If you love making crafts, saving money on craft supplies can make your hobby even more enjoyable. This article explores several ways to save money by using the Internet when shopping for craft supplies, materials and tools
The first place to look for bargains is eBay. Depending on your craft, you can either search by keywords like “quilt supplies” or browse through the eBay categories until you find the one that matches your needs. Personally, I would try both searches when seeking the best deals. The reason to search both ways is that not every eBay seller knows to include the keywords you use in their listings, while they may at least place the item in the correct category.
eBay also has a category called “wholesale lots.” Check out the listings there for buying supplies in bulk. Be sure you can either use all the items in these big lots or turn around and sell them yourself.
Craigslist is another place online to shop for crafting materials and tools. I have found many listings for equipment I needed there.
Locate online craft supplies by doing a Google search based on your hobby. For example, if you are a woodworker, search for “woodworking supplies.” This is a great way to identify niche craft supply sites. Sometimes searching for “craft supplies” alone isn’t specific enough. Try including words that describe your craft like “jewelry findings,” “stained glass supplies,” “weaving yarns,” or “doll making supplies” depending on what you make. Many suppliers offer mail order catalogs in addition to their online stores.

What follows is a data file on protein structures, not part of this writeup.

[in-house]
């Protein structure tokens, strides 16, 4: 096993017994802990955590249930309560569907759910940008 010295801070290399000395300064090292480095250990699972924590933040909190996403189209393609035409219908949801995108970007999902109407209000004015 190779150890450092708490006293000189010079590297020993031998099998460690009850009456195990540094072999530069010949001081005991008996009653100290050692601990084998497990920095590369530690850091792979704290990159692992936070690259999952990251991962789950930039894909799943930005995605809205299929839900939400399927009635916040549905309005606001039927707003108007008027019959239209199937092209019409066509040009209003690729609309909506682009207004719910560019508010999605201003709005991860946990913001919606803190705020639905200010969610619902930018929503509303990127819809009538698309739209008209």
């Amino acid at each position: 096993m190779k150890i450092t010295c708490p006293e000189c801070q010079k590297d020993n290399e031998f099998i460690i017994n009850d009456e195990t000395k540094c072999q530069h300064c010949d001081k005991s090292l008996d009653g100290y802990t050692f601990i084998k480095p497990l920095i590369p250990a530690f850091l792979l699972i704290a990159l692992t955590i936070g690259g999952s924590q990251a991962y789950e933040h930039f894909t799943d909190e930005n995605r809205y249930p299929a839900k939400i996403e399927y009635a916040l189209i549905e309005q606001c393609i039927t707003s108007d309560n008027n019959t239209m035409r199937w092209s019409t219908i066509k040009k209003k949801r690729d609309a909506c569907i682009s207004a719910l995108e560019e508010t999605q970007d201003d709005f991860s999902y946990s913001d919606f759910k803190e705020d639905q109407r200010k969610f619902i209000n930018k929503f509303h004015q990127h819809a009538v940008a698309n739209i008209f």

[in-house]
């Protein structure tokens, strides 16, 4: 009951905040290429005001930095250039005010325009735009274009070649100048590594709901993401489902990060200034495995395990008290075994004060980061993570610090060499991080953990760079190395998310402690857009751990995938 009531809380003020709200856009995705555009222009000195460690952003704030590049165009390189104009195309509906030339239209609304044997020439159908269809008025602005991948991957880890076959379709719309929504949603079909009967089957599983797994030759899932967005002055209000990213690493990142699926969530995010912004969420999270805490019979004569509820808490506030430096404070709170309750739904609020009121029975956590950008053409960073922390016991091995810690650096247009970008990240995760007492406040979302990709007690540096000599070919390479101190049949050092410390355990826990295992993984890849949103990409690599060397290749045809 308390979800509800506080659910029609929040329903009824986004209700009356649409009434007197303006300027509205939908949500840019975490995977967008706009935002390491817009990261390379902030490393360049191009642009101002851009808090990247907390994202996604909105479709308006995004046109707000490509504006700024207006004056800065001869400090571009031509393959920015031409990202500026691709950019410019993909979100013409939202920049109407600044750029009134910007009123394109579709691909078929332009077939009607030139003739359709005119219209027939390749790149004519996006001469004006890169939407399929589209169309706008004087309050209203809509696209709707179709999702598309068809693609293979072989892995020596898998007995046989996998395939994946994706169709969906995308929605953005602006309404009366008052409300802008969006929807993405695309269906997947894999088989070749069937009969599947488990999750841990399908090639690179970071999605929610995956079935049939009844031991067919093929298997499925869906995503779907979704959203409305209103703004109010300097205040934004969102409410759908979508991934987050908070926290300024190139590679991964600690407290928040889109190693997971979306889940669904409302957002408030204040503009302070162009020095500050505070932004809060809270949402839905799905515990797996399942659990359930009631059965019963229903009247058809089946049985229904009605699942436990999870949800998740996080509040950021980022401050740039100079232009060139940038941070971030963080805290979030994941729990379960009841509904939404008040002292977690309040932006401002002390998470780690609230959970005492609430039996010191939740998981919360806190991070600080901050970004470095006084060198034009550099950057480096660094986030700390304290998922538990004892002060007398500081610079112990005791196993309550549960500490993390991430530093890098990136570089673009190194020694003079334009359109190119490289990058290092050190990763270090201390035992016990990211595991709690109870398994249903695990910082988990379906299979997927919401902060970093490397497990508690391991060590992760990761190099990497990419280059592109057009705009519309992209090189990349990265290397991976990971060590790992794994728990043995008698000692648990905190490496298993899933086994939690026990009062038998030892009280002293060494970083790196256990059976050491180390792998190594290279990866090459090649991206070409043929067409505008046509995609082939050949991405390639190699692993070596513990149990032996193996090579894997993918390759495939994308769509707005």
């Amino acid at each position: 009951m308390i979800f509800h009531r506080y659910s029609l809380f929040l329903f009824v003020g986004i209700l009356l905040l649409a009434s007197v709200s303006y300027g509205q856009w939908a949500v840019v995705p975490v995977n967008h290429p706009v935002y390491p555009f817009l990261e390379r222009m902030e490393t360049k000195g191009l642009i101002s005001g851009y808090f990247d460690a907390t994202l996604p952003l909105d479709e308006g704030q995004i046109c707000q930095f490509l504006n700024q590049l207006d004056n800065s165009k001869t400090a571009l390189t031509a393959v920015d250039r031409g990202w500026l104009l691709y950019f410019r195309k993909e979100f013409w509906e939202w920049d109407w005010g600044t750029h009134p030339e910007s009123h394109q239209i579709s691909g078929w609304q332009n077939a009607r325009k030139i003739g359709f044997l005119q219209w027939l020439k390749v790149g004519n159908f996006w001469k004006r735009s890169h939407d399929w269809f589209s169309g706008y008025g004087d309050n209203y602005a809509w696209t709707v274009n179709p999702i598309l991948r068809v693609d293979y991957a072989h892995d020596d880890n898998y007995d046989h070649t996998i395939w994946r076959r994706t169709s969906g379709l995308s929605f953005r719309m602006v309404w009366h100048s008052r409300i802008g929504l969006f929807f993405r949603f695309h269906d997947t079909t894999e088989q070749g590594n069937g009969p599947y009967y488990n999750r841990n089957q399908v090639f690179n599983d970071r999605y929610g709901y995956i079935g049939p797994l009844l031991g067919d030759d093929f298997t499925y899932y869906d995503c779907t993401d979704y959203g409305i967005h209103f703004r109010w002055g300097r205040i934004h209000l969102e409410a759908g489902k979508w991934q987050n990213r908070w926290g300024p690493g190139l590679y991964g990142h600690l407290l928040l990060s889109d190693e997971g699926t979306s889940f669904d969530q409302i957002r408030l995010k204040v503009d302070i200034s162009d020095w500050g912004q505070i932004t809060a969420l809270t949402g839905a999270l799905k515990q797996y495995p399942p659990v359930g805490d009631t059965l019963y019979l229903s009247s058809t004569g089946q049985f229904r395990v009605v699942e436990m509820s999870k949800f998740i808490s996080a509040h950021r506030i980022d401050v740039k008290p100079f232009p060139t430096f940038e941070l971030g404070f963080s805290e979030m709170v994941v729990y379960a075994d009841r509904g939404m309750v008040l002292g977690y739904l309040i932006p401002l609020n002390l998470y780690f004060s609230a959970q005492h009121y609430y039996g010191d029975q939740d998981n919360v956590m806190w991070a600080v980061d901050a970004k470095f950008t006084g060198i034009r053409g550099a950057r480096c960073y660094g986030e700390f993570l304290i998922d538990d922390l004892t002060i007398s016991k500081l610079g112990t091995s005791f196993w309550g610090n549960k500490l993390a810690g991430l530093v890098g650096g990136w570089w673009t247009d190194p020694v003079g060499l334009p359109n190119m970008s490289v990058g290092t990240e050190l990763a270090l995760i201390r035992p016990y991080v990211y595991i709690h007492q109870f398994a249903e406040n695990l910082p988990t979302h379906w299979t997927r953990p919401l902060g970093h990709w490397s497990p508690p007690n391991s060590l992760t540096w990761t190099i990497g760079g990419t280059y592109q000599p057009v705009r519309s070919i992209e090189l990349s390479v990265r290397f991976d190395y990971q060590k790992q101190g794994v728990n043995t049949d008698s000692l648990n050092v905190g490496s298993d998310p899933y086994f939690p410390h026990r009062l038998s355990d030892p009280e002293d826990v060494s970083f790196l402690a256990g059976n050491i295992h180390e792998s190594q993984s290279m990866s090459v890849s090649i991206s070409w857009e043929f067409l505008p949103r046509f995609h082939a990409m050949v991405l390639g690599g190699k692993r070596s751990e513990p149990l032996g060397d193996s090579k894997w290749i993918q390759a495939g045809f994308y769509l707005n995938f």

Sites that sell finished handmade goods also offer craft supplies. For instance, both Etsy and Artfire allow vendors to list and sell craft materials on their online store fronts.
Other places to shop for bargains online include the websites of major retail craft supply stores like Michael’s, Hobby Lobby, and Joann’s. Sometimes these sites will run “Internet only” bargains where you can really save some money if you buy online.
If you are a professional crafts person who sell crafts you make, consider bypassing retailers and middlemen by buying supplies direct from the manufacturers. Most manufacturers will require a state sales tax identification number to sell wholesale to you, but those are easy to get. The Thomas Register online lists most of the major manufacturers in the United States by product and by category. When shopping for yarns, I found several mills that would sell to me directly at very low prices. But I had to buy $500 worth at a time. Still, for a production crafts person, this can work out in the long run.
Though the Thomas Register lists U.S. manufacturers, you may be able to find even lower prices by going online to shop overseas. Alibaba is an Internet based clearing house for networking between buyers and sellers internationally. There are however drawbacks in buying craft supplies from other countries. You will probably have to buy in very large quantities. Handling imports may require you to have a trade agent who takes care of the shipment when it arrives. And you won’t have legal recourse if you aren’t happy with what you get.
In summary, start simple by searching online with words specific to your craft. Check out eBay, Etsy and Artfire for supplies listed by vendors there. When you move into production crafting, look towards buying craft supplies wholesale from manufacturers and maybe even from overseas. You can always turn your excess craft supplies into it’s own business.